While Estonia has made respectable progress over the years, a quarter of a million people are still relatively poor.
According to Statistics Estonia, 21.1% of the Estonian population – nearly 276,000 people – lived in relative poverty in 2016. The number dropped slightly, however – by 0.6% compared with the previous year.
Had it not been for the state benefits and pensions, almost 40% (39.2%) of the population would have lived in relative poverty.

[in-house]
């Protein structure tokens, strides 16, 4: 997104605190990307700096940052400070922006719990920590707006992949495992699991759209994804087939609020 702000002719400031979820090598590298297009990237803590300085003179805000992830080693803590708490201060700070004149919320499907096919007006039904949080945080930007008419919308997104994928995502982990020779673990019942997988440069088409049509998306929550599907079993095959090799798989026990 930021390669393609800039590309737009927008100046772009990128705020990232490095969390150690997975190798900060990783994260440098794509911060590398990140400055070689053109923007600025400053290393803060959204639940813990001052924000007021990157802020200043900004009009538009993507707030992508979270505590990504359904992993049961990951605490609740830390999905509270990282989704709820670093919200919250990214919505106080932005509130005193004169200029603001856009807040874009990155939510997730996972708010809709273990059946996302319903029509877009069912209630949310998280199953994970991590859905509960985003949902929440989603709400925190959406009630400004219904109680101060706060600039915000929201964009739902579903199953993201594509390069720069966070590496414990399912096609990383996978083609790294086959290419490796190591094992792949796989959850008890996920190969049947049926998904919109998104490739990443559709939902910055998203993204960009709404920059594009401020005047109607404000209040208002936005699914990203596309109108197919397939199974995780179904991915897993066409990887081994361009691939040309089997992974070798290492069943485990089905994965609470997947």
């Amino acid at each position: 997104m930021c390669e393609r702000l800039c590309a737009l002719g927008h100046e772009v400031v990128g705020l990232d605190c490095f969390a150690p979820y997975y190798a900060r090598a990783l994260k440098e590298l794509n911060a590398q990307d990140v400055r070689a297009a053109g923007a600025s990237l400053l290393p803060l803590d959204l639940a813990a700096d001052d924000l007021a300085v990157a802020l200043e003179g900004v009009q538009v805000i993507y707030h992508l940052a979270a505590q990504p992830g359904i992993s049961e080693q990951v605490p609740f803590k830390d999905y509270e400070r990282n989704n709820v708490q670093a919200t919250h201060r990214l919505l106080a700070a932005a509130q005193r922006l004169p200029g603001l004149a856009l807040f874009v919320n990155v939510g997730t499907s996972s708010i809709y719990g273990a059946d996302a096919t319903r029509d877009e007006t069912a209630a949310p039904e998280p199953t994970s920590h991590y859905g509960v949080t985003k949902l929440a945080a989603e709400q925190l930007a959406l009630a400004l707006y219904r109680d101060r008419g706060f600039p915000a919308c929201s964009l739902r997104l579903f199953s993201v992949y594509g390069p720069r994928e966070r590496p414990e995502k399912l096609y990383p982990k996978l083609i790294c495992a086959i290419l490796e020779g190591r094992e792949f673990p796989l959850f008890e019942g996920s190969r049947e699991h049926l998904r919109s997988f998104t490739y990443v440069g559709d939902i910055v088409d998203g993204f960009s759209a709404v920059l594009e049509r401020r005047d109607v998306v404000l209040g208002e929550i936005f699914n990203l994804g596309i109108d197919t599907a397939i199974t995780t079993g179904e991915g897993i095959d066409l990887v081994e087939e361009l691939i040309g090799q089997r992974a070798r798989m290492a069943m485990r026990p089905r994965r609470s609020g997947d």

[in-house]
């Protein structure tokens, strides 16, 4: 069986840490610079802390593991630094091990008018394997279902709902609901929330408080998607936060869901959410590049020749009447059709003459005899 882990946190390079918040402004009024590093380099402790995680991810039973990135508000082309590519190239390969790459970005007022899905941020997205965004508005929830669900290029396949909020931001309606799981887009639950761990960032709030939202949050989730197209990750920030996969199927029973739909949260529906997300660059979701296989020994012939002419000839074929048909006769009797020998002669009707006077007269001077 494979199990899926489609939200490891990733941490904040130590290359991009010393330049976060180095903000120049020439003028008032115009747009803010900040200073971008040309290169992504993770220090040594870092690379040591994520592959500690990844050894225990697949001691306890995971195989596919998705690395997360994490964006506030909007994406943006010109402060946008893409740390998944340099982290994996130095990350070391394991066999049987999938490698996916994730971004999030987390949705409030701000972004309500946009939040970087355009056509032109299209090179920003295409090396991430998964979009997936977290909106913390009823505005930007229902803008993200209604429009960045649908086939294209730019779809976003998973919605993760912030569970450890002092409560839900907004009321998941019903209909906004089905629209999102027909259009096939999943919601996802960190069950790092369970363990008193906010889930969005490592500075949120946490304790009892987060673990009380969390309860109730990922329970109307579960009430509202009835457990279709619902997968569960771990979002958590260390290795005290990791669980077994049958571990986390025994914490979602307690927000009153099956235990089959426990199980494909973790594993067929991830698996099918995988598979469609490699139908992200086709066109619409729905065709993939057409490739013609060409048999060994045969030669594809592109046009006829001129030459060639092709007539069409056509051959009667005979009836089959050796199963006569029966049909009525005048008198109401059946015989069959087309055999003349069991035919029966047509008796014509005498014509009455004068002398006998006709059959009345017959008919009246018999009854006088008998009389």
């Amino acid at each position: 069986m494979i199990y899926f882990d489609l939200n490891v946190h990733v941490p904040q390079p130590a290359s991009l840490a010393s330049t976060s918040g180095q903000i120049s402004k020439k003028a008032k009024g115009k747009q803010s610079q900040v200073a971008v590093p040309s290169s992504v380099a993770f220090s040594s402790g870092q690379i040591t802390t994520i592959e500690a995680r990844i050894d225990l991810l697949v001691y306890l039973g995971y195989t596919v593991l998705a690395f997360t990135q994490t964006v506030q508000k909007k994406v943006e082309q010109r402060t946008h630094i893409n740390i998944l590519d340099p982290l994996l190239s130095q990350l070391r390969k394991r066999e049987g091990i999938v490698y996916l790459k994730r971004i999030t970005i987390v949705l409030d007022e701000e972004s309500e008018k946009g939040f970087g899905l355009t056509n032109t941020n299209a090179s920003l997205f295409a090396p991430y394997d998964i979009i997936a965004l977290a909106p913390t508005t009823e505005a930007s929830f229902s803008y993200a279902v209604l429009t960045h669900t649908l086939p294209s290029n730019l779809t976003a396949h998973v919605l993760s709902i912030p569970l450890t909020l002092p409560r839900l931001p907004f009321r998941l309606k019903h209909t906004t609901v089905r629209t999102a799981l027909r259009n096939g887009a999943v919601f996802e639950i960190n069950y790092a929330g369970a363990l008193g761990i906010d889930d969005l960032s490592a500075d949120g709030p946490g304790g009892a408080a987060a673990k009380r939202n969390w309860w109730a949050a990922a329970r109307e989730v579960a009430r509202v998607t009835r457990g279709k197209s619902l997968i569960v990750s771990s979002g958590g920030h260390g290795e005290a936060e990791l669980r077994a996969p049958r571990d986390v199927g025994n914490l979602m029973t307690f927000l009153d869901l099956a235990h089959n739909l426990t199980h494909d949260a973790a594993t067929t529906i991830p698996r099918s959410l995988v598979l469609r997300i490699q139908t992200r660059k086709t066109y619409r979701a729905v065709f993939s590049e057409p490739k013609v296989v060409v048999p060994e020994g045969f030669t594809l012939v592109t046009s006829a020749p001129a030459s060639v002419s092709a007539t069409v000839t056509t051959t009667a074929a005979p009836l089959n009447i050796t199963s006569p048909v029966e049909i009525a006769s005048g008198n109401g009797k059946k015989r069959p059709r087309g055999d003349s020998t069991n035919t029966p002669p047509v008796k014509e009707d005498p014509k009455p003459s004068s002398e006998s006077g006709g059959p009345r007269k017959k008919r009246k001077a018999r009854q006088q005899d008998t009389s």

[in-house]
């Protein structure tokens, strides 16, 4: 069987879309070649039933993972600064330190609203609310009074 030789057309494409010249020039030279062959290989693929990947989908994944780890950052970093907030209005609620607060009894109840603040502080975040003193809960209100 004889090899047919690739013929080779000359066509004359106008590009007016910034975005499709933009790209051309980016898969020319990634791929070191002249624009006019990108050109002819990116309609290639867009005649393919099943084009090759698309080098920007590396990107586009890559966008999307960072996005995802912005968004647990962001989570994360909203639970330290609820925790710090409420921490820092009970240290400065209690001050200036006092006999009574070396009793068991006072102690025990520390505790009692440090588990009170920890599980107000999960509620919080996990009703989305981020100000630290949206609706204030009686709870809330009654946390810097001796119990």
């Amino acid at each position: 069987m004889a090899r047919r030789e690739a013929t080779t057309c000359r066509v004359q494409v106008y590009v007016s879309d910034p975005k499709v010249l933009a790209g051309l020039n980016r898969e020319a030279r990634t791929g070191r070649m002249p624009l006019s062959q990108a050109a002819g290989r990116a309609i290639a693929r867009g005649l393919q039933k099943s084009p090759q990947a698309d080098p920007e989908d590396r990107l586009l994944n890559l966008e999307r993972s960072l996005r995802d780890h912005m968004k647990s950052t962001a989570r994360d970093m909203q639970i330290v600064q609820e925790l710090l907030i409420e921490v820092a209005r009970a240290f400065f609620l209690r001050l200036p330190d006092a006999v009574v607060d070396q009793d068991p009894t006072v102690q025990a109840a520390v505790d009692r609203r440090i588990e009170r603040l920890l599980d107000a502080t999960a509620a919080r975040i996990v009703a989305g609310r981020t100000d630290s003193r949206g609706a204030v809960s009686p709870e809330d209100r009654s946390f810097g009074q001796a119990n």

In Estonia, a person is considered to live in relative poverty if their monthly disposable income is below €468 (as of 2016).
Compared with 2015, the relative poverty of children, young and middle-aged people decreased, but it increased in the case of the elderly. A whopping 41.8% of people aged 65 and over lived in relative poverty.
The statistics clearly proves that a higher level of education is an important prerequisite for the prevention of poverty. The relative poverty rate of people with higher education was 13%, while among those with basic education or lower the rate was 36.7%.
The cover image (Vaksali, Tartu) is illustrative (image by Tõnu Runnel).